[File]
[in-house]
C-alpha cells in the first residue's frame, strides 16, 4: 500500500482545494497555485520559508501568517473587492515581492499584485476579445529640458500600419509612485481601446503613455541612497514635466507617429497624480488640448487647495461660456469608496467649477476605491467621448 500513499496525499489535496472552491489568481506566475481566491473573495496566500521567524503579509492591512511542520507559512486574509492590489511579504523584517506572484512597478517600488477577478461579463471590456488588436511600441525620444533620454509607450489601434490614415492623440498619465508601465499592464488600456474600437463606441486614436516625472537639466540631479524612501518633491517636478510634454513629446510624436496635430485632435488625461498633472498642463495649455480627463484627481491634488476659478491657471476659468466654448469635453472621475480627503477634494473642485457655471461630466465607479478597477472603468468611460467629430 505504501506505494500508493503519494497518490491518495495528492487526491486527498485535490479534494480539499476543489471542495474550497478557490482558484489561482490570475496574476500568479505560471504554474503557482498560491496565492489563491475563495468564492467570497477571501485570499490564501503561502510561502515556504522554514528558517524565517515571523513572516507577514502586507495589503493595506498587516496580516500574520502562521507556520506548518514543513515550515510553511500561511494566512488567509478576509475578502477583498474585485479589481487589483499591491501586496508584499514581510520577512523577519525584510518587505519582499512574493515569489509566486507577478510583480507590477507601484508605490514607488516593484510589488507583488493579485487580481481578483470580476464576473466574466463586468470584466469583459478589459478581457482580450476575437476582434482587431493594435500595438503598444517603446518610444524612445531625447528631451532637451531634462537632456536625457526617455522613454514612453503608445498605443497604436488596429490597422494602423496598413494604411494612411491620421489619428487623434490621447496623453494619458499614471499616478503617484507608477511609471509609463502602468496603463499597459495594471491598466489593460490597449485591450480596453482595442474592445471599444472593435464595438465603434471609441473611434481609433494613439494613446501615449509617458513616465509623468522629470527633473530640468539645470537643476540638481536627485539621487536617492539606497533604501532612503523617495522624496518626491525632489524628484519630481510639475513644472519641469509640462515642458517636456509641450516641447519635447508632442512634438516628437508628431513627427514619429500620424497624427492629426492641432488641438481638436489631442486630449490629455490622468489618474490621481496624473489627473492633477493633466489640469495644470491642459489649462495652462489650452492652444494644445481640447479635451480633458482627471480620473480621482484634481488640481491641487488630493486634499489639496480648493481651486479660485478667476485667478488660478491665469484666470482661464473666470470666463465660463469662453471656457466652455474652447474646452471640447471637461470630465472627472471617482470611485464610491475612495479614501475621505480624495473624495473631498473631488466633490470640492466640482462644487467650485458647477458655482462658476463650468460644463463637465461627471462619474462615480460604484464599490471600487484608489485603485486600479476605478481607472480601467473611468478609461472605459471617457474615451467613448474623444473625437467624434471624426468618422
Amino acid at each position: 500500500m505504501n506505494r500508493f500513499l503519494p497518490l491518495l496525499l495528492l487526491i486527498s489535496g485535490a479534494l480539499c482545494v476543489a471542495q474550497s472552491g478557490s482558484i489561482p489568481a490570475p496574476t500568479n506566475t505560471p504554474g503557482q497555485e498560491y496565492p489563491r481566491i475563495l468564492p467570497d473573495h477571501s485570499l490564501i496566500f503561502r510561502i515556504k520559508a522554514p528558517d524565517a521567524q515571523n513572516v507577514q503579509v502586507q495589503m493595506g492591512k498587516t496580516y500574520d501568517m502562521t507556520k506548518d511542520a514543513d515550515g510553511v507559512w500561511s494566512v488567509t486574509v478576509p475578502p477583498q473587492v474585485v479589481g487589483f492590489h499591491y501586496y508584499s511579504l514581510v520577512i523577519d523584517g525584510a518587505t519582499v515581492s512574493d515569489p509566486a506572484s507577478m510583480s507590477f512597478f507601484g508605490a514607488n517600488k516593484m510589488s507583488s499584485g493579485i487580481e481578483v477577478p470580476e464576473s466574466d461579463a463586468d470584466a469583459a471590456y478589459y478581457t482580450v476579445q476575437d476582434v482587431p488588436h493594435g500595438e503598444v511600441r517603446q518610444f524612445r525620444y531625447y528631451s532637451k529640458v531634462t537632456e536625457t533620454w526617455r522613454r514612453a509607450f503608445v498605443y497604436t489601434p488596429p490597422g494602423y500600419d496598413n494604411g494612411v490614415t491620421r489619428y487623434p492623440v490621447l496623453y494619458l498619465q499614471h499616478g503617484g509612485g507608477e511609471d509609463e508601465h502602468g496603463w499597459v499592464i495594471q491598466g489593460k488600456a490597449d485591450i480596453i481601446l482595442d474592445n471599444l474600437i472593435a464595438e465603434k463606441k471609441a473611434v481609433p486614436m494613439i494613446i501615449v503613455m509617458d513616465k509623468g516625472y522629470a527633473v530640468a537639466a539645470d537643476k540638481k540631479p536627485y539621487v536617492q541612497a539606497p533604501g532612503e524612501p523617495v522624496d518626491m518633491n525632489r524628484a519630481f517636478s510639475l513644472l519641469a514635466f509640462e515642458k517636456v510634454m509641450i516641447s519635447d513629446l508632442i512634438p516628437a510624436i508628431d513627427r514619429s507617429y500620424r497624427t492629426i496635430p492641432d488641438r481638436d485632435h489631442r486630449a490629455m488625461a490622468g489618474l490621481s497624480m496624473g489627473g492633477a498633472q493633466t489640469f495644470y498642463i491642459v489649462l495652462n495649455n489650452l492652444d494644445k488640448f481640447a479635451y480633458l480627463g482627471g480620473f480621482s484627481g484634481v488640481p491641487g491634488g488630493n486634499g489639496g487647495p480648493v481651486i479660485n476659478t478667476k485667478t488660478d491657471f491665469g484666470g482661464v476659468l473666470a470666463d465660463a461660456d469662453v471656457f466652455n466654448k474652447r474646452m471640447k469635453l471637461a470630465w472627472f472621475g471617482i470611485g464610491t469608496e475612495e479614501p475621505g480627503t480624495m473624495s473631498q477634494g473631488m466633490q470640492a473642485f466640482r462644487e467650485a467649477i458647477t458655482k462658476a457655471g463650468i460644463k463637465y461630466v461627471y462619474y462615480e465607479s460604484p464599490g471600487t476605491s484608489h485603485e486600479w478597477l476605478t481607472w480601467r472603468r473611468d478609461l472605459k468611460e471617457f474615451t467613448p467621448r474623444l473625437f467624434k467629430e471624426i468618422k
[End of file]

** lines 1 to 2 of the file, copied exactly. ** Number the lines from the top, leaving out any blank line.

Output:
[in-house]
C-alpha cells in the first residue's frame, strides 16, 4: 500500500482545494497555485520559508501568517473587492515581492499584485476579445529640458500600419509612485481601446503613455541612497514635466507617429497624480488640448487647495461660456469608496467649477476605491467621448 500513499496525499489535496472552491489568481506566475481566491473573495496566500521567524503579509492591512511542520507559512486574509492590489511579504523584517506572484512597478517600488477577478461579463471590456488588436511600441525620444533620454509607450489601434490614415492623440498619465508601465499592464488600456474600437463606441486614436516625472537639466540631479524612501518633491517636478510634454513629446510624436496635430485632435488625461498633472498642463495649455480627463484627481491634488476659478491657471476659468466654448469635453472621475480627503477634494473642485457655471461630466465607479478597477472603468468611460467629430 505504501506505494500508493503519494497518490491518495495528492487526491486527498485535490479534494480539499476543489471542495474550497478557490482558484489561482490570475496574476500568479505560471504554474503557482498560491496565492489563491475563495468564492467570497477571501485570499490564501503561502510561502515556504522554514528558517524565517515571523513572516507577514502586507495589503493595506498587516496580516500574520502562521507556520506548518514543513515550515510553511500561511494566512488567509478576509475578502477583498474585485479589481487589483499591491501586496508584499514581510520577512523577519525584510518587505519582499512574493515569489509566486507577478510583480507590477507601484508605490514607488516593484510589488507583488493579485487580481481578483470580476464576473466574466463586468470584466469583459478589459478581457482580450476575437476582434482587431493594435500595438503598444517603446518610444524612445531625447528631451532637451531634462537632456536625457526617455522613454514612453503608445498605443497604436488596429490597422494602423496598413494604411494612411491620421489619428487623434490621447496623453494619458499614471499616478503617484507608477511609471509609463502602468496603463499597459495594471491598466489593460490597449485591450480596453482595442474592445471599444472593435464595438465603434471609441473611434481609433494613439494613446501615449509617458513616465509623468522629470527633473530640468539645470537643476540638481536627485539621487536617492539606497533604501532612503523617495522624496518626491525632489524628484519630481510639475513644472519641469509640462515642458517636456509641450516641447519635447508632442512634438516628437508628431513627427514619429500620424497624427492629426492641432488641438481638436489631442486630449490629455490622468489618474490621481496624473489627473492633477493633466489640469495644470491642459489649462495652462489650452492652444494644445481640447479635451480633458482627471480620473480621482484634481488640481491641487488630493486634499489639496480648493481651486479660485478667476485667478488660478491665469484666470482661464473666470470666463465660463469662453471656457466652455474652447474646452471640447471637461470630465472627472471617482470611485464610491475612495479614501475621505480624495473624495473631498473631488466633490470640492466640482462644487467650485458647477458655482462658476463650468460644463463637465461627471462619474462615480460604484464599490471600487484608489485603485486600479476605478481607472480601467473611468478609461472605459471617457474615451467613448474623444473625437467624434471624426468618422